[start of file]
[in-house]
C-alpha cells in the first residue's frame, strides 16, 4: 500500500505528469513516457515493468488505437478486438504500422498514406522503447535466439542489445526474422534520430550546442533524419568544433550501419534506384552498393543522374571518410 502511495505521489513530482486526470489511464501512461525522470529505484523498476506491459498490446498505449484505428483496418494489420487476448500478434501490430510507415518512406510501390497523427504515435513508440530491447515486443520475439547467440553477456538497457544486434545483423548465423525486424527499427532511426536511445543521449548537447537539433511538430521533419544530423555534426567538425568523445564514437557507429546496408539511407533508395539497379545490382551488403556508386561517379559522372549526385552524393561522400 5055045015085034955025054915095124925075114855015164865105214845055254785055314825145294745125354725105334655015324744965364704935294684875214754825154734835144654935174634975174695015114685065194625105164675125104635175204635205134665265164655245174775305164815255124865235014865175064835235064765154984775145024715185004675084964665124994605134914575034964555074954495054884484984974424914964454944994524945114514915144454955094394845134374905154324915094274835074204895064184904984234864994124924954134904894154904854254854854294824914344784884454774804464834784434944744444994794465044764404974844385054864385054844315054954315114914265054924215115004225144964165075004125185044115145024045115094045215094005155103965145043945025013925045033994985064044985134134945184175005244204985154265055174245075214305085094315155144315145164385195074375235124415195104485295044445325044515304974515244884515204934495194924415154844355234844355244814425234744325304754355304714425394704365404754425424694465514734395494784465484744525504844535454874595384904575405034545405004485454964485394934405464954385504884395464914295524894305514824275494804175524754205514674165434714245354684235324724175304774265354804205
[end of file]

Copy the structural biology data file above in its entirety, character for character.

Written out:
[in-house]
C-alpha cells in the first residue's frame, strides 16, 4: 500500500505528469513516457515493468488505437478486438504500422498514406522503447535466439542489445526474422534520430550546442533524419568544433550501419534506384552498393543522374571518410 502511495505521489513530482486526470489511464501512461525522470529505484523498476506491459498490446498505449484505428483496418494489420487476448500478434501490430510507415518512406510501390497523427504515435513508440530491447515486443520475439547467440553477456538497457544486434545483423548465423525486424527499427532511426536511445543521449548537447537539433511538430521533419544530423555534426567538425568523445564514437557507429546496408539511407533508395539497379545490382551488403556508386561517379559522372549526385552524393561522400 5055045015085034955025054915095124925075114855015164865105214845055254785055314825145294745125354725105334655015324744965364704935294684875214754825154734835144654935174634975174695015114685065194625105164675125104635175204635205134665265164655245174775305164815255124865235014865175064835235064765154984775145024715185004675084964665124994605134914575034964555074954495054884484984974424914964454944994524945114514915144454955094394845134374905154324915094274835074204895064184904984234864994124924954134904894154904854254854854294824914344784884454774804464834784434944744444994794465044764404974844385054864385054844315054954315114914265054924215115004225144964165075004125185044115145024045115094045215094005155103965145043945025013925045033994985064044985134134945184175005244204985154265055174245075214305085094315155144315145164385195074375235124415195104485295044445325044515304974515244884515204934495194924415154844355234844355244814425234744325304754355304714425394704365404754425424694465514734395494784465484744525504844535454874595384904575405034545405004485454964485394934405464954385504884395464914295524894305514824275494804175524754205514674165434714245354684235324724175304774265354804205